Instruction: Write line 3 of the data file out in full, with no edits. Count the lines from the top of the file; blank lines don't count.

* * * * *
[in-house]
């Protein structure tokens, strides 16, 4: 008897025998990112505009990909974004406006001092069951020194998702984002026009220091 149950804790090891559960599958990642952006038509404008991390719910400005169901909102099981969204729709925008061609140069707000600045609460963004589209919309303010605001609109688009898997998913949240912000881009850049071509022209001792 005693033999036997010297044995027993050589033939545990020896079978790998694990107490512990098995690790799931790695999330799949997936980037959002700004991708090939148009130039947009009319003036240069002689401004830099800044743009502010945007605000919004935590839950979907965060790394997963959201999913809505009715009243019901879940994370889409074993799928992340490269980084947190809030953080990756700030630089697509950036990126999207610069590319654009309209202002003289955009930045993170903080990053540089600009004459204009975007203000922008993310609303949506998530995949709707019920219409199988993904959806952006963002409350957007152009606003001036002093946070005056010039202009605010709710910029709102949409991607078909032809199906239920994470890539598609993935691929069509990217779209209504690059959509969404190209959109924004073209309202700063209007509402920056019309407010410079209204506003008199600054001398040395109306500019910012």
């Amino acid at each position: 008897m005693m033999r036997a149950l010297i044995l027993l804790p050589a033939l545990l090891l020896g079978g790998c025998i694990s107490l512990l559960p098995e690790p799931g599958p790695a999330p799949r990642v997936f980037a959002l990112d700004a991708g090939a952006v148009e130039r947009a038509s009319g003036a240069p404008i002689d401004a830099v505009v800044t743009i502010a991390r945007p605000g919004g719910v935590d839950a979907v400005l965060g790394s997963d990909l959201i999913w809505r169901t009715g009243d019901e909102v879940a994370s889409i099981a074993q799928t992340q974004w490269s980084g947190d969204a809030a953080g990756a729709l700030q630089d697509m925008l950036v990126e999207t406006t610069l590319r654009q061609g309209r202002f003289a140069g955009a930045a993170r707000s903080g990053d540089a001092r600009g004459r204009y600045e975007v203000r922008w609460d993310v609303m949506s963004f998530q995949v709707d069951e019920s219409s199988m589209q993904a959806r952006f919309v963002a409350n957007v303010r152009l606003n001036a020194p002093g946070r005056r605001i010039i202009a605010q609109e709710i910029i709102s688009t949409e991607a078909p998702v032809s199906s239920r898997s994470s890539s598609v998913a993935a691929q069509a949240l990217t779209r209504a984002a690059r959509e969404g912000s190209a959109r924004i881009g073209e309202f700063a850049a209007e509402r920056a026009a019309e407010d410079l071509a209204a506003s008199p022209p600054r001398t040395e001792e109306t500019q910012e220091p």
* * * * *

């Amino acid at each position: 008897m005693m033999r036997a149950l010297i044995l027993l804790p050589a033939l545990l090891l020896g079978g790998c025998i694990s107490l512990l559960p098995e690790p799931g599958p790695a999330p799949r990642v997936f980037a959002l990112d700004a991708g090939a952006v148009e130039r947009a038509s009319g003036a240069p404008i002689d401004a830099v505009v800044t743009i502010a991390r945007p605000g919004g719910v935590d839950a979907v400005l965060g790394s997963d990909l959201i999913w809505r169901t009715g009243d019901e909102v879940a994370s889409i099981a074993q799928t992340q974004w490269s980084g947190d969204a809030a953080g990756a729709l700030q630089d697509m925008l950036v990126e999207t406006t610069l590319r654009q061609g309209r202002f003289a140069g955009a930045a993170r707000s903080g990053d540089a001092r600009g004459r204009y600045e975007v203000r922008w609460d993310v609303m949506s963004f998530q995949v709707d069951e019920s219409s199988m589209q993904a959806r952006f919309v963002a409350n957007v303010r152009l606003n001036a020194p002093g946070r005056r605001i010039i202009a605010q609109e709710i910029i709102s688009t949409e991607a078909p998702v032809s199906s239920r898997s994470s890539s598609v998913a993935a691929q069509a949240l990217t779209r209504a984002a690059r959509e969404g912000s190209a959109r924004i881009g073209e309202f700063a850049a209007e509402r920056a026009a019309e407010d410079l071509a209204a506003s008199p022209p600054r001398t040395e001792e109306t500019q910012e220091p």